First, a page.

Most of the big Canadian insurance companies are having a bad year on the TSX, and nowhere is that more apparent than at Manulife Financial Corp. (TSX:MFC)(NYSE:MFC), whose stock is down 14.3% year-to-date. Not everyone, however, is losing sleep over its lack of performance.
Lincluden Investment Management added to its position in the second quarter and now holds almost two million shares in the insurer, making Manulife its third-largest position. Clearly, the investment professionals at Lincluden are bullish on Manulife’s future; the question is if you should be too.
Manulife is a global financial services company with almost US$700 billion in assets under management and 20 million customers operating in Canada, the U.S., Asia, and elsewhere. While it’s one of the top 10 life insurance companies in the world, its wealth management business has become a very important component of its business model—a trait that’s pretty common to insurance companies looking for growth.
It generates revenue both from the sale of insurance products in the form of premiums, but also from investment-management fees generated by its global wealth management platform. In recent years it’s pushed toward a more holistic relationship with its customers that isn’t just about protecting one’s assets, but also about growing them.
Manulife managed to increase its core earnings in 2015 by 19% to $3.4 billion on $45.5 billion in revenue. Despite setbacks in net income due to investment-related mark-to-market losses in the oil and gas industry, 2015 was generally a good year for the company. As business models go, its push into Asia and wealth management should continue to deliver future growth in terms of revenues and earnings.
Manulife is currently undervalued, especially in the context of its historical trading patterns. It’s down 60% from its all-time high of $44, a level hit in November 2007 just before the financial crisis. Things have not been kind to Manulife shareholders over the last decade with an annualized total return of -3.8%, 892 and 199 basis points worse than the TSX Composite Index and life insurance peers, respectively.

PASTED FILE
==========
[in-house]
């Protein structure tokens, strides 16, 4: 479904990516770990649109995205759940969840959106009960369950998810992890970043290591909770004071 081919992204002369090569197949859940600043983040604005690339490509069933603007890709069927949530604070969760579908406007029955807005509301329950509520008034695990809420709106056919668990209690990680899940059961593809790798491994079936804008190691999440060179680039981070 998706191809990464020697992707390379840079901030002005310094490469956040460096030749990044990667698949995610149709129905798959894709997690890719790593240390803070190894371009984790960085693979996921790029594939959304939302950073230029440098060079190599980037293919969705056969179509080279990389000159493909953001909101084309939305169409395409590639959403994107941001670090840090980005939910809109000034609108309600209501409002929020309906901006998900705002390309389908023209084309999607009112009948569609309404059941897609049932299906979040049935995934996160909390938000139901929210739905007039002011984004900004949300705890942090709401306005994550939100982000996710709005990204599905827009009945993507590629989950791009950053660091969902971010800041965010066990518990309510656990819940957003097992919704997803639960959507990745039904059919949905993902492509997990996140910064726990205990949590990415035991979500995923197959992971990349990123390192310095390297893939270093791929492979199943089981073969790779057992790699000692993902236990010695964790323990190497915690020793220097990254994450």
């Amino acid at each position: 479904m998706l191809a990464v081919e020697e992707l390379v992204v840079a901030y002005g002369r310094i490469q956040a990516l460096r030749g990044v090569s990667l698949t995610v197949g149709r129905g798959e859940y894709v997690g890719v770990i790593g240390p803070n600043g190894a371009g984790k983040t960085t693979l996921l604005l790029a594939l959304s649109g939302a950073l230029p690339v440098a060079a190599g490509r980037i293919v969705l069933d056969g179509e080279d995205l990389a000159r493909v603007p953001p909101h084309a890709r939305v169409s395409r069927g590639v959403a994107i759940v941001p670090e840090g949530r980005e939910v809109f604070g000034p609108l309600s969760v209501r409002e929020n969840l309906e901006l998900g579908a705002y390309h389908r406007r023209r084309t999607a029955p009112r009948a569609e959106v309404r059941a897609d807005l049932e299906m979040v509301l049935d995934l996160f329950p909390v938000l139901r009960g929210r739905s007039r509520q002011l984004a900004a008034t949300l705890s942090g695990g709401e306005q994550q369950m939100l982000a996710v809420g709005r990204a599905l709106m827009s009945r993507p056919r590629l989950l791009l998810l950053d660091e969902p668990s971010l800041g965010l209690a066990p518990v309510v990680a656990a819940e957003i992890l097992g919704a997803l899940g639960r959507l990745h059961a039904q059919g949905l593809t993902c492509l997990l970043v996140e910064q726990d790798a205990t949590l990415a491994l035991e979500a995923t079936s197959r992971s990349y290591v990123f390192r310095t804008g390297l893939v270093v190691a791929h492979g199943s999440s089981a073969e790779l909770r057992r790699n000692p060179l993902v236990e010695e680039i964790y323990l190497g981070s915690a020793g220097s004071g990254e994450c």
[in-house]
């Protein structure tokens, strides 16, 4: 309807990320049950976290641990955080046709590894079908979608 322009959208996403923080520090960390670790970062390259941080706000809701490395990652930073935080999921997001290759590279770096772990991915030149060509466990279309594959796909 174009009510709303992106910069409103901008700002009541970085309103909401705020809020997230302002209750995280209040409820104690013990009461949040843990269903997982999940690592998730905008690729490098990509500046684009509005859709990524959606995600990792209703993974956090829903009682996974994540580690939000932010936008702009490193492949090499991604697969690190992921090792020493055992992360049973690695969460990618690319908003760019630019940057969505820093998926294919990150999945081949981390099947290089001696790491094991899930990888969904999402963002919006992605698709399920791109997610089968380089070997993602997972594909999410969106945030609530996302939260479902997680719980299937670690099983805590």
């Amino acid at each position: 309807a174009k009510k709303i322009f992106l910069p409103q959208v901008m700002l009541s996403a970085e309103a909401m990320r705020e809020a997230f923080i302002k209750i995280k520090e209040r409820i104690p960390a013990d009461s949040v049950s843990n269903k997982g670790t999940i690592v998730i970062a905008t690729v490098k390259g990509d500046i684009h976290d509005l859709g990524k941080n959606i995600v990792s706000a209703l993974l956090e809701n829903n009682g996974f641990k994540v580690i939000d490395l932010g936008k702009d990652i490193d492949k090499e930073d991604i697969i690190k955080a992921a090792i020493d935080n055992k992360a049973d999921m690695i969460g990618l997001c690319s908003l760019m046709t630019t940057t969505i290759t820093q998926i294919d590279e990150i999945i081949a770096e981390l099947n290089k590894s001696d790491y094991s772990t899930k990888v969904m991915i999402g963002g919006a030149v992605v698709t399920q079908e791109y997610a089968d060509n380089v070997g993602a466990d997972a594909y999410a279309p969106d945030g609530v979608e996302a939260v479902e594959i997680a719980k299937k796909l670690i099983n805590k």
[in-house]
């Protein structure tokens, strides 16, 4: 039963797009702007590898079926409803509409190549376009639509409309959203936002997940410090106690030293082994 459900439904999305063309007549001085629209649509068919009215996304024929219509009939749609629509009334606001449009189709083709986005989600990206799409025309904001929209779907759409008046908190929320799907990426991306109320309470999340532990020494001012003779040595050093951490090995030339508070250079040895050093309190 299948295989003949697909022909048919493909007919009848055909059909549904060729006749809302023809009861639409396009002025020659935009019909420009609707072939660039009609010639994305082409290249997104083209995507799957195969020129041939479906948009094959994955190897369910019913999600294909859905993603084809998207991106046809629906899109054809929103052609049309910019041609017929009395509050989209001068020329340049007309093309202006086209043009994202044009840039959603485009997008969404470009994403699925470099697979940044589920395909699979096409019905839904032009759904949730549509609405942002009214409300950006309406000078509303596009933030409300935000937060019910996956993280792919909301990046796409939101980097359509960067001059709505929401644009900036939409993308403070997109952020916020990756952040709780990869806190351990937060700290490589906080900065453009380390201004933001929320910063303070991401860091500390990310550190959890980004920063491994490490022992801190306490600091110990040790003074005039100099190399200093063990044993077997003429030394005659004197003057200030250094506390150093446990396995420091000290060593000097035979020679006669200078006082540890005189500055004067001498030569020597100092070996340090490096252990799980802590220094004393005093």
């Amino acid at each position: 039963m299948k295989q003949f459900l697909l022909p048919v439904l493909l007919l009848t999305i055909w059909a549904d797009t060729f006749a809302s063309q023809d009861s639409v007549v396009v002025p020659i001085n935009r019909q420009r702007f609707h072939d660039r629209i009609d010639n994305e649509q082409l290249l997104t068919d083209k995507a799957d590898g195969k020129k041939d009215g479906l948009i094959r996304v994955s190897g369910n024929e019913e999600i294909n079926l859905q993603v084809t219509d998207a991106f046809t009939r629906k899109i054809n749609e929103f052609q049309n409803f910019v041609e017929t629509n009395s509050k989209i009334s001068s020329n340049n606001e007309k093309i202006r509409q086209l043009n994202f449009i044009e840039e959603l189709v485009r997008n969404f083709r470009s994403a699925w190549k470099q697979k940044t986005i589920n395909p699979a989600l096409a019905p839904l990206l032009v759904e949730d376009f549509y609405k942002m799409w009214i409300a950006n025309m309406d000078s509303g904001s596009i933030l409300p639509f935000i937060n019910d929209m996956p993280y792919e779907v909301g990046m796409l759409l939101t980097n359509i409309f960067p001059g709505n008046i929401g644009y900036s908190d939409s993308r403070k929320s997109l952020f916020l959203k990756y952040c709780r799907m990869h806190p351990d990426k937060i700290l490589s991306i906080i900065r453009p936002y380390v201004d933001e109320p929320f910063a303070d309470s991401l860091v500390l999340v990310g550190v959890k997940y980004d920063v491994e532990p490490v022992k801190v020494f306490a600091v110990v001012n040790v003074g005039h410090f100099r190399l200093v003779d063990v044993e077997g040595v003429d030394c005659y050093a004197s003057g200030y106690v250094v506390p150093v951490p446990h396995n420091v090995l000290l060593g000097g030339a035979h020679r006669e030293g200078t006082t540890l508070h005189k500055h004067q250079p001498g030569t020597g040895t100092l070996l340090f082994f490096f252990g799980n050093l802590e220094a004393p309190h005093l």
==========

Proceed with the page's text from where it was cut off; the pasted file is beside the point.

Yielding 4.1% at the moment with all the major valuation metrics (P/E, P/S, P/B, PEG) pointing to a stock that’s reasonably cheap, it’s easy to see why Lincluden has taken a shine to Manulife at a time when markets here and in the U.S. appear to be quite frothy, if not overdone.
Although Manulife’s Q2 2016 earnings weren’t the greatest—core earnings were $833 million, a decline of 7.7% year over year—it did manage to spread them almost evenly in thirds between Asia, U.S., and Canada. The work it’s done in Asia is starting to pay big rewards.
In terms of the products, insurance delivered $557 million in core earnings in Q2. Its wealth and asset management business contributed another $152 million and its “other wealth” segment, which encompasses annuities and segregated funds, chimed in for the remaining $352 million. If you consider “other wealth” a part of wealth and not insurance, which is debatable, the split between insurance and wealth is now almost 50/50.
Currently trading below $18, value investor John Lawlor recently wrote on Seeking Alpha that in the past two years Manulife’s stock has traded below $20 on six occasions; every time it did it had a 9% bounce. I’m not a technical analyst, but I do believe trading patterns can form. Barring something unforeseen on the economic front, a 4.1% yield is a nice reward for buying a stock at a reasonable price.
However, there’s a downside.
As big insurance companies go, I tend to like what Sun Life Financial Inc. (TSX:SLF)(NYSE:SLF) has done in wealth management more than what’s happening at Manulife. That’s a personal thing, and I’m sure the investment team at Lincluden would probably disagree. While Manulife made a big splash when it bought Standard Life Canada, Sun Life has made less obvious, but no less useful, acquisitions both here and in the U.S.
Sun Life’s yield is slightly lower than Manulife’s at 3.98%, and its valuation slightly higher, but if you’re considering one, realistically, I think you have to consider the other.
I’d buy Sun Life at this point, but Manulife is definitely the value play of the two.